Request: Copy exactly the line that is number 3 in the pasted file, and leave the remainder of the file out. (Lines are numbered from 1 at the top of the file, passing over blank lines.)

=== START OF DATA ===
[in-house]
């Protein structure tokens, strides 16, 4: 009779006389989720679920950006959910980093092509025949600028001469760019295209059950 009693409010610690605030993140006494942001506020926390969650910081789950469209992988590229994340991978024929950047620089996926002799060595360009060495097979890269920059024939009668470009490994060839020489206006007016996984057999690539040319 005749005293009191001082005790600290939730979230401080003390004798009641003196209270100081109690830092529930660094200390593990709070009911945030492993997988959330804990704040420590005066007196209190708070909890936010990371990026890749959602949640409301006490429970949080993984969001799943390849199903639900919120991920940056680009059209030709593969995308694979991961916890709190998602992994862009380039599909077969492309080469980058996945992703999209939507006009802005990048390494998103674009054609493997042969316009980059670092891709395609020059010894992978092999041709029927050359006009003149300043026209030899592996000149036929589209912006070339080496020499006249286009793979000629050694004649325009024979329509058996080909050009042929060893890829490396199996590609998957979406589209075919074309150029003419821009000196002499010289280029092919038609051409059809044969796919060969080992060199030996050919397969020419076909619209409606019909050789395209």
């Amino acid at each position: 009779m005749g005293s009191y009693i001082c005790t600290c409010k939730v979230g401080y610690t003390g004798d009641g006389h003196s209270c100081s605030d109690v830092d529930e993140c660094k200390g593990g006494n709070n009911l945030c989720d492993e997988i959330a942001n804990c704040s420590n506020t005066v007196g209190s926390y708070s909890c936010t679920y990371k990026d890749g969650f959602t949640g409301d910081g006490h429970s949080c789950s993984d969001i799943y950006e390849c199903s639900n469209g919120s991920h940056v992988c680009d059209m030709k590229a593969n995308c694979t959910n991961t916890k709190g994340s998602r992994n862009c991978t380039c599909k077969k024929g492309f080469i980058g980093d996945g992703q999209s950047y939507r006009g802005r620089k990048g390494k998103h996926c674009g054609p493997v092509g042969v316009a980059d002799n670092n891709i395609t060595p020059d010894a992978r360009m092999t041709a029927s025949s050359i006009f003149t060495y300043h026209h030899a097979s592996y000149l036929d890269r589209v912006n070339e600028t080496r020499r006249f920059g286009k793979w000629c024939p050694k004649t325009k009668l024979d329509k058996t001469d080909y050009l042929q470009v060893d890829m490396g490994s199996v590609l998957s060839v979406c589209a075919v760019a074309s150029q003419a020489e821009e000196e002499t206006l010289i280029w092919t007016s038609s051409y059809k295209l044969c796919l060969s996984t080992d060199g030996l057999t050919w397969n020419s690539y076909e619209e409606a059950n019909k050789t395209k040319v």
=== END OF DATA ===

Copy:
């Amino acid at each position: 009779m005749g005293s009191y009693i001082c005790t600290c409010k939730v979230g401080y610690t003390g004798d009641g006389h003196s209270c100081s605030d109690v830092d529930e993140c660094k200390g593990g006494n709070n009911l945030c989720d492993e997988i959330a942001n804990c704040s420590n506020t005066v007196g209190s926390y708070s909890c936010t679920y990371k990026d890749g969650f959602t949640g409301d910081g006490h429970s949080c789950s993984d969001i799943y950006e390849c199903s639900n469209g919120s991920h940056v992988c680009d059209m030709k590229a593969n995308c694979t959910n991961t916890k709190g994340s998602r992994n862009c991978t380039c599909k077969k024929g492309f080469i980058g980093d996945g992703q999209s950047y939507r006009g802005r620089k990048g390494k998103h996926c674009g054609p493997v092509g042969v316009a980059d002799n670092n891709i395609t060595p020059d010894a992978r360009m092999t041709a029927s025949s050359i006009f003149t060495y300043h026209h030899a097979s592996y000149l036929d890269r589209v912006n070339e600028t080496r020499r006249f920059g286009k793979w000629c024939p050694k004649t325009k009668l024979d329509k058996t001469d080909y050009l042929q470009v060893d890829m490396g490994s199996v590609l998957s060839v979406c589209a075919v760019a074309s150029q003419a020489e821009e000196e002499t206006l010289i280029w092919t007016s038609s051409y059809k295209l044969c796919l060969s996984t080992d060199g030996l057999t050919w397969n020419s690539y076909e619209e409606a059950n019909k050789t395209k040319v």